Military leaders now in control of Burkina Faso must hand power to civilians or face consequences, the United Nations and African Union say.
UN West Africa envoy Mohamed Ibn Chambas said the military could face sanctions if they refused.
Meanwhile, thousands of people are gathering in the capital Ouagadougou to rally against the military takeover.
Days of protests forced President Blaise Compaore to step down on 31 October and flee to Ivory Coast.
Mr Compaore's attempt to extend his time in office was the immediate trigger for the protests.
But analysts say high prices, low wages and persistent poverty have fuelled wider discontent, particularly among younger Burkinabes.
Gunfire at state TV
The military takeover has infuriated opposition groups, who called a mass rally on Sunday against the army's "confiscation" of the uprising.
"The victory born from this popular uprising belongs to the people, and the task of managing the transition falls by right to the people," the groups said in a statement.
By early afternoon, thousands had turned out to protest in Ouagadougou's National Square, where one million had gathered earlier in the week to demand Mr Compaore's resignation.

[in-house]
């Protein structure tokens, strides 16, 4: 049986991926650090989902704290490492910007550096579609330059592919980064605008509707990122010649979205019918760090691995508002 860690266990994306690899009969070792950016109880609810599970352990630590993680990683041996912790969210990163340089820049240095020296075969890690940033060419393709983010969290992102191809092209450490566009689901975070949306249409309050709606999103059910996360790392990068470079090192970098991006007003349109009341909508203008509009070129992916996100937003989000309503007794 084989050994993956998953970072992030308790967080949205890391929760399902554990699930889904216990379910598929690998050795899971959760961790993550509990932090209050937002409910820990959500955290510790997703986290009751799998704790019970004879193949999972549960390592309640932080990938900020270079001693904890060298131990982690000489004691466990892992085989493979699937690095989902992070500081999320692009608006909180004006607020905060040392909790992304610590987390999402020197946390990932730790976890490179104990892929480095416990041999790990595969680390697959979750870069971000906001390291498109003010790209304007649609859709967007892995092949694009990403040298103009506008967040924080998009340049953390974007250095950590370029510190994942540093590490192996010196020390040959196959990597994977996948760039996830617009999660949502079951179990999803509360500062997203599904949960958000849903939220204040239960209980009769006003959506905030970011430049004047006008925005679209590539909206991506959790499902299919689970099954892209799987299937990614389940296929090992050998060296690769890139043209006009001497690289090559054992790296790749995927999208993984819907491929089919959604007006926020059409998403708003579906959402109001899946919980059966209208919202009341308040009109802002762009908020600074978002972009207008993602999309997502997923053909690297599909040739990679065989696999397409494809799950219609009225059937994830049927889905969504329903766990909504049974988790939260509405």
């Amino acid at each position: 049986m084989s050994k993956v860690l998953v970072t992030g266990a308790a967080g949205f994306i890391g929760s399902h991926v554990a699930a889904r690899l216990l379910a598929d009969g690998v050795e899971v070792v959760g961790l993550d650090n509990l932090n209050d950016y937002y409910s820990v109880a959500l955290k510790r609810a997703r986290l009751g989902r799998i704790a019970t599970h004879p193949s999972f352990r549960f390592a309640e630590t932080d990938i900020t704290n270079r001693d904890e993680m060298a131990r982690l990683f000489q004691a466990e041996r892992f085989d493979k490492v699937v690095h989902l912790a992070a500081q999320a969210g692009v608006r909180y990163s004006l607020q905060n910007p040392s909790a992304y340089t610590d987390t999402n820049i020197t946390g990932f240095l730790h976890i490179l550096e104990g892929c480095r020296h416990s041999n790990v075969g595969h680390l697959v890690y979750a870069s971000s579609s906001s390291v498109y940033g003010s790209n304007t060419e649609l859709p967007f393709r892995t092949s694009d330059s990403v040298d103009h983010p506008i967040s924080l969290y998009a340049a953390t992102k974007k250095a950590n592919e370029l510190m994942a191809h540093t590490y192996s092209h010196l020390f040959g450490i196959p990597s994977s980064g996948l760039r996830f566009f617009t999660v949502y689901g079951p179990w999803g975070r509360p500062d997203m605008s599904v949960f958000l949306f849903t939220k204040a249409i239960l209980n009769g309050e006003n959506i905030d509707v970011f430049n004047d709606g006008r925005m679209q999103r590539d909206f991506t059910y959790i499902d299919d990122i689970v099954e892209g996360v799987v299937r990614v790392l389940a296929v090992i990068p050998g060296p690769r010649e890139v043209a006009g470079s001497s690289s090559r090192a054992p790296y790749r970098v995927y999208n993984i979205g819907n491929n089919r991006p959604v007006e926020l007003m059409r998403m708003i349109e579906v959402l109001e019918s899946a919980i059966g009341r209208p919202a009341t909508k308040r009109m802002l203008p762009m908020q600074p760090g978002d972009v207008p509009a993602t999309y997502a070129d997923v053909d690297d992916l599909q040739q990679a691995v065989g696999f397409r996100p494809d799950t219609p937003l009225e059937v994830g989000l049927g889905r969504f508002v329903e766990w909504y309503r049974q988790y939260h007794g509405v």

On a makeshift stage in front of the crowd, one protester shouted into a microphone: "We are going to stay here. We are not going to move unless the military leave power."
Other protesters accused the military of being in league with Mr Compaore.
Elsewhere in Ouagadougou, witnesses reported hearing gunfire at the headquarters of state TV.
An unconfirmed report by the AFP news agency claimed that soldiers fired in the air to disperse protesters before seizing control of the building.
Meanwhile, the AU, UN, the US and regional economic bloc Ecowas all condemned the military takeover.
"We hope there will be a transition led by a civilian and in keeping with the constitutional order," Mr Chambas said.
"If not, the consequences are pretty clear. We want to avoid having to impose sanctions on Burkina Faso."
AU chief Nkosazana Dlamini-Zuma urged the military to "refrain from any acts or statements that may lead to further instability".
The US state department urged an immediate transfer of power to civilian authorities and a move towards free and fair presidential elections.
The army has quickly stepped in to fill the power vacuum, declaring Lt Col Isaac Zida the nation's transitional leader.
Col Zida was second-in-command of the presidential guard, and his selection apparently came after a power struggle with the overall army chief, Gen Honore Traore.
Under Burkina Faso's constitution, the president of the Senate should take over after the national president resigns and election should take place between 60 and 90 days afterwards.